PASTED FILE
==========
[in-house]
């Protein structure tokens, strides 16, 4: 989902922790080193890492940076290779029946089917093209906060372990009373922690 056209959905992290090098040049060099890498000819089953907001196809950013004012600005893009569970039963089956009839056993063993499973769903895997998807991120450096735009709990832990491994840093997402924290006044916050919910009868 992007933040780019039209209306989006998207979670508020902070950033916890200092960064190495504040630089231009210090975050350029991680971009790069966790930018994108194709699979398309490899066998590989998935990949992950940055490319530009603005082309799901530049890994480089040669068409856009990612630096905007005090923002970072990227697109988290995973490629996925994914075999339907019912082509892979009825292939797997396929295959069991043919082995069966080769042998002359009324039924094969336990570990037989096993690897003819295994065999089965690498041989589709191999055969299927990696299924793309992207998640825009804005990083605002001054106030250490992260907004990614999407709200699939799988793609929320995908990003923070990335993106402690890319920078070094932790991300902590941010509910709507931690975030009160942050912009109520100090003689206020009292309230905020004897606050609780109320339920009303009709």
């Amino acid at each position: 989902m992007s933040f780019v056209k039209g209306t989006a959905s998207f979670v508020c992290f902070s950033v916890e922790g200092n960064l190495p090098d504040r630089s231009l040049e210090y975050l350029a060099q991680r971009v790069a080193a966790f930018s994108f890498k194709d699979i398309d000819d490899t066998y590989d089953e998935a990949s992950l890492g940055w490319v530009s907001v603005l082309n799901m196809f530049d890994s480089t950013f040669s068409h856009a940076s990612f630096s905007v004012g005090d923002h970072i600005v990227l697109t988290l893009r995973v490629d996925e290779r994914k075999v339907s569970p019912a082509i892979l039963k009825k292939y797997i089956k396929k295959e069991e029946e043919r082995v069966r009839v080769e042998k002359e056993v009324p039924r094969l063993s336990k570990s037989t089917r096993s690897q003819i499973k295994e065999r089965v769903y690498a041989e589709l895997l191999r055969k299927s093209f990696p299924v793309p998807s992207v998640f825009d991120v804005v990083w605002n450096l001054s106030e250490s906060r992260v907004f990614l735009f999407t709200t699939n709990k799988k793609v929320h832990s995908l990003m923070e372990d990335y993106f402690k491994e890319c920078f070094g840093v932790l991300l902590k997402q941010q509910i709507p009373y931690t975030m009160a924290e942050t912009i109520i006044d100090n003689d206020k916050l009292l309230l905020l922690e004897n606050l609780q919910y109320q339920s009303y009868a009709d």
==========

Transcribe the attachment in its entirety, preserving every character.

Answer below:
[in-house]
């Protein structure tokens, strides 16, 4: 989902922790080193890492940076290779029946089917093209906060372990009373922690 056209959905992290090098040049060099890498000819089953907001196809950013004012600005893009569970039963089956009839056993063993499973769903895997998807991120450096735009709990832990491994840093997402924290006044916050919910009868 992007933040780019039209209306989006998207979670508020902070950033916890200092960064190495504040630089231009210090975050350029991680971009790069966790930018994108194709699979398309490899066998590989998935990949992950940055490319530009603005082309799901530049890994480089040669068409856009990612630096905007005090923002970072990227697109988290995973490629996925994914075999339907019912082509892979009825292939797997396929295959069991043919082995069966080769042998002359009324039924094969336990570990037989096993690897003819295994065999089965690498041989589709191999055969299927990696299924793309992207998640825009804005990083605002001054106030250490992260907004990614999407709200699939799988793609929320995908990003923070990335993106402690890319920078070094932790991300902590941010509910709507931690975030009160942050912009109520100090003689206020009292309230905020004897606050609780109320339920009303009709």
């Amino acid at each position: 989902m992007s933040f780019v056209k039209g209306t989006a959905s998207f979670v508020c992290f902070s950033v916890e922790g200092n960064l190495p090098d504040r630089s231009l040049e210090y975050l350029a060099q991680r971009v790069a080193a966790f930018s994108f890498k194709d699979i398309d000819d490899t066998y590989d089953e998935a990949s992950l890492g940055w490319v530009s907001v603005l082309n799901m196809f530049d890994s480089t950013f040669s068409h856009a940076s990612f630096s905007v004012g005090d923002h970072i600005v990227l697109t988290l893009r995973v490629d996925e290779r994914k075999v339907s569970p019912a082509i892979l039963k009825k292939y797997i089956k396929k295959e069991e029946e043919r082995v069966r009839v080769e042998k002359e056993v009324p039924r094969l063993s336990k570990s037989t089917r096993s690897q003819i499973k295994e065999r089965v769903y690498a041989e589709l895997l191999r055969k299927s093209f990696p299924v793309p998807s992207v998640f825009d991120v804005v990083w605002n450096l001054s106030e250490s906060r992260v907004f990614l735009f999407t709200t699939n709990k799988k793609v929320h832990s995908l990003m923070e372990d990335y993106f402690k491994e890319c920078f070094g840093v932790l991300l902590k997402q941010q509910i709507p009373y931690t975030m009160a924290e942050t912009i109520i006044d100090n003689d206020k916050l009292l309230l905020l922690e004897n606050l609780q919910y109320q339920s009303y009868a009709d």